And it came to pass, when the time was come
Or "days were fulfilled", an usual Hebraism; when the period of time fixed for his being in Galilee was come to an end: when he had fulfilled his ministry, and finished all his sayings, and wrought all the miracles he was to work in those parts; when he was to quit this country, and go into Judea, and up to Jerusalem, signified in the next clause:
that he should be received up;
or as all the Oriental versions rightly render the words, "when the time, or days of his ascension were fulfilled"; not of his ascension to heaven, as interpreters generally understand the passage, because the word is used of that, in ( Mark 16:19 ) ( Acts 1:2 Acts 1:11 Acts 1:22 ) ( 1 Timothy 3:16 ) much less as others, of his being taken and lifted up from the earth upon the cross, and so signifies his crucifixion, and sufferings, and death; for of neither of these can it be said, that the time of them was come, or the days fulfilled, in which either of these should be: for if Christ was now going to the feast of tabernacles, as some think, it must be above half a year before his death, and still longer before his ascension to heaven: and if to the feast of dedication, it was above three months to his ascension: hence interpreters that go this way, are obliged to interpret it, that the time drew near, or was drawing on, or the days were almost fulfilled; whereas the expression is full and strong, that the time was come, and the days were fulfilled; and which was true in the sense hinted at, that now the time was up, that Jesus must leave the low lands of Galilee, having finished his work there; and go into the higher country of Judea, and so up to Jerusalem; for of his ascension from Galilee to Jerusalem are the words to be understood; (See Gill on Matthew 19:1)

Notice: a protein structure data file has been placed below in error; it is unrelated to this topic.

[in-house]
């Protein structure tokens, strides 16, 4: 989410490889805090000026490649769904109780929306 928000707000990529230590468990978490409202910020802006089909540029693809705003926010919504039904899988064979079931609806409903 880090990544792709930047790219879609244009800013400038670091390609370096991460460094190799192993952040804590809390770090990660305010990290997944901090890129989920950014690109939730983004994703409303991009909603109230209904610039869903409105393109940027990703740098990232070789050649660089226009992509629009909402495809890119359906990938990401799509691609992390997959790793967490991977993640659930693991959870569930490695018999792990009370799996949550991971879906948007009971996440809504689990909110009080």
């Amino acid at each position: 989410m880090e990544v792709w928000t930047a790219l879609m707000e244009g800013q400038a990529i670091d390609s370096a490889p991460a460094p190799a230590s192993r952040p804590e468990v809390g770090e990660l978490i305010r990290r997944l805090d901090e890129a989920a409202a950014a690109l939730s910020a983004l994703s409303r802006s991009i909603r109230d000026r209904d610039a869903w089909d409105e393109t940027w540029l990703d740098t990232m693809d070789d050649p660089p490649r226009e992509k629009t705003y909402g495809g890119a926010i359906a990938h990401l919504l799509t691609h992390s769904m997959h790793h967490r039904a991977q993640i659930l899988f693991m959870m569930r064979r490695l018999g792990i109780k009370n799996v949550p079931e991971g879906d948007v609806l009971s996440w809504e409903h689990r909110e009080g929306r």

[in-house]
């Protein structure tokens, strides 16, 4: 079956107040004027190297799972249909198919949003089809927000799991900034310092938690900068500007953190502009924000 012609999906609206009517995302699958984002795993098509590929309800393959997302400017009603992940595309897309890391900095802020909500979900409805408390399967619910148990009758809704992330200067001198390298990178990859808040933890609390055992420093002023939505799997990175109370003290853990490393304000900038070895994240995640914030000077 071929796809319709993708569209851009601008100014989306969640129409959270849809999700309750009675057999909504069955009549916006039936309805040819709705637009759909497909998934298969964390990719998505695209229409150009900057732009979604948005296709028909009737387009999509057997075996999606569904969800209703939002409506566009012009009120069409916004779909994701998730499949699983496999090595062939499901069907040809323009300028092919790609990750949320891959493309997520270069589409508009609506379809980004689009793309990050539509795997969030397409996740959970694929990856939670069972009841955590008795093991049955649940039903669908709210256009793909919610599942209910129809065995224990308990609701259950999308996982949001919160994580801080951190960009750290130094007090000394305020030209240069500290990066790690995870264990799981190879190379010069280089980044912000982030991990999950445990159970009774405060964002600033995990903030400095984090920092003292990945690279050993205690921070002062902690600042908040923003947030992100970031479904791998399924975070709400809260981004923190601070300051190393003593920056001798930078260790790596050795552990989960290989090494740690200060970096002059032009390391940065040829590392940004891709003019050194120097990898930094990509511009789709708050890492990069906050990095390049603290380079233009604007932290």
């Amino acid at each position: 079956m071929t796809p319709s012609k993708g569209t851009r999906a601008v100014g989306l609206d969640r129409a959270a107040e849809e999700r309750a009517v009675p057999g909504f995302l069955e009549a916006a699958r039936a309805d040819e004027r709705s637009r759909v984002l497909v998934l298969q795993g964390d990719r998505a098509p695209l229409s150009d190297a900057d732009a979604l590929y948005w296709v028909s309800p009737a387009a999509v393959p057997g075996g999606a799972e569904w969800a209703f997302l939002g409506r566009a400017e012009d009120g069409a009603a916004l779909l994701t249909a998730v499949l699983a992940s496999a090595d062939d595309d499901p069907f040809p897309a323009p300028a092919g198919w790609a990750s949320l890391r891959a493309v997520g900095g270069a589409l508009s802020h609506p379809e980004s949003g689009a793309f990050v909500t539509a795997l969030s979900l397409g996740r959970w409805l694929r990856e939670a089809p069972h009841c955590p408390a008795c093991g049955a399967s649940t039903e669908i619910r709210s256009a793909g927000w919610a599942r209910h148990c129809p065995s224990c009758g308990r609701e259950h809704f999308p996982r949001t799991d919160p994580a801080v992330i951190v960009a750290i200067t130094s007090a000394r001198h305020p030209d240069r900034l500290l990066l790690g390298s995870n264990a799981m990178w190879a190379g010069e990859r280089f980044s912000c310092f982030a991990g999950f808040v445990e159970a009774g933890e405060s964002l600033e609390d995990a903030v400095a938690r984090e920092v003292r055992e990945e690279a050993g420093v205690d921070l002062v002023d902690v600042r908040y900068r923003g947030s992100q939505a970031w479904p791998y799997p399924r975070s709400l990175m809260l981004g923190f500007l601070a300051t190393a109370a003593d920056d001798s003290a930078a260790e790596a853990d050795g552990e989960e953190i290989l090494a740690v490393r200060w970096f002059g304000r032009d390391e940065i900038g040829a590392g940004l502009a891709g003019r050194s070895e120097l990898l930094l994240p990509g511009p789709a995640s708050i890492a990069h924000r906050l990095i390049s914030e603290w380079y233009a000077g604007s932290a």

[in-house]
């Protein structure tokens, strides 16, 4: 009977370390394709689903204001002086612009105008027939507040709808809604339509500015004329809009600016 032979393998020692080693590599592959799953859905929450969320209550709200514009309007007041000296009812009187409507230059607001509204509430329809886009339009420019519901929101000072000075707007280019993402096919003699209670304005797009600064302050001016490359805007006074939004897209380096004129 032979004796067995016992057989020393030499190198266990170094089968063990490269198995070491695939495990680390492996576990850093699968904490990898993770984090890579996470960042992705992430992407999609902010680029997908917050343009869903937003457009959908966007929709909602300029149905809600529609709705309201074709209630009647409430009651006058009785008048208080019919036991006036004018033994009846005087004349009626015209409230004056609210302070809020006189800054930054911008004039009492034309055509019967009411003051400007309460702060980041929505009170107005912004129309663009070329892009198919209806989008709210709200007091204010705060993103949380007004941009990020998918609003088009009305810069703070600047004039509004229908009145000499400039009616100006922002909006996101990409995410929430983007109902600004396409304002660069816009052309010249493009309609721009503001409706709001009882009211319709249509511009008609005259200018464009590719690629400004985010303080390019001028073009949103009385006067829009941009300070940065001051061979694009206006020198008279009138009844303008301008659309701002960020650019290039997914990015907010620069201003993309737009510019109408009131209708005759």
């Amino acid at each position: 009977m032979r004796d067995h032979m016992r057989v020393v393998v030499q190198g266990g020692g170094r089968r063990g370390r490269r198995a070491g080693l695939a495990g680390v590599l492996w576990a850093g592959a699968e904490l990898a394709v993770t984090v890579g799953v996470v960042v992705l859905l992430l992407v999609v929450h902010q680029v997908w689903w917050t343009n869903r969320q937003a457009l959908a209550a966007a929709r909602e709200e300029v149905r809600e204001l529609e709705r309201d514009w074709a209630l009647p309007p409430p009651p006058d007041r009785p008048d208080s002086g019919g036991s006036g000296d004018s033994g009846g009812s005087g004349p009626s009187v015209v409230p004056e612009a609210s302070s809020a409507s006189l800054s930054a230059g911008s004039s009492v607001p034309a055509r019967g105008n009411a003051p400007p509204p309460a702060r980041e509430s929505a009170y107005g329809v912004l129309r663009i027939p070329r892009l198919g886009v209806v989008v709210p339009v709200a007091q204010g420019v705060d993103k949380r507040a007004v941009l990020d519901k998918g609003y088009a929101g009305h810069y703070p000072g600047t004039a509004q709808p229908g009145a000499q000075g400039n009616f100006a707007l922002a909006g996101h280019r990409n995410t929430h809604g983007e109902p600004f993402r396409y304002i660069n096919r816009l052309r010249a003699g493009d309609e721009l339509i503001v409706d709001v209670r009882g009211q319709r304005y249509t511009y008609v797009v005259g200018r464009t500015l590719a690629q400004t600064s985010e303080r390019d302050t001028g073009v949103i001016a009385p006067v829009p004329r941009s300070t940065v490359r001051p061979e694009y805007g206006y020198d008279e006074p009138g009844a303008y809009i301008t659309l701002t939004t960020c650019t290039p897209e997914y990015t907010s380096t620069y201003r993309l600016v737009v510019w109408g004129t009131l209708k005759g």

(See Gill on Mark 10:1) And it is observable that after this, he never went into Galilee any more; and this sense is confirmed by what follows:
he steadfastly set his face to go to Jerusalem;
or "strengthened his face", as the Vulgate Latin and Ethiopic versions; set his face like a flint, as in ( Isaiah 1:7 ) denoting not impudence, as hardening of the face is used in ( Proverbs 21:29 ) but boldness, courage, constancy and firmness of mind: or "he prepared his face", as the Syriac; or "turned his face", as the Arabic, he looked that way, and set forward; or as the Persic version renders it, "he made a firm purpose", he resolved upon it, and was determined to go to Jerusalem, his time being up in Galilee; and though he knew what he was to meet with and endure; that he should bear the sins of his people, the curse of the law, and wrath of God; that he should have many enemies, men and devils to grapple with, and undergo a painful, shameful, and accursed death; yet none of these things moved him, he was resolutely bent on going thither, and accordingly prepared for his journey; (See Gill on 2 Kings 12:17).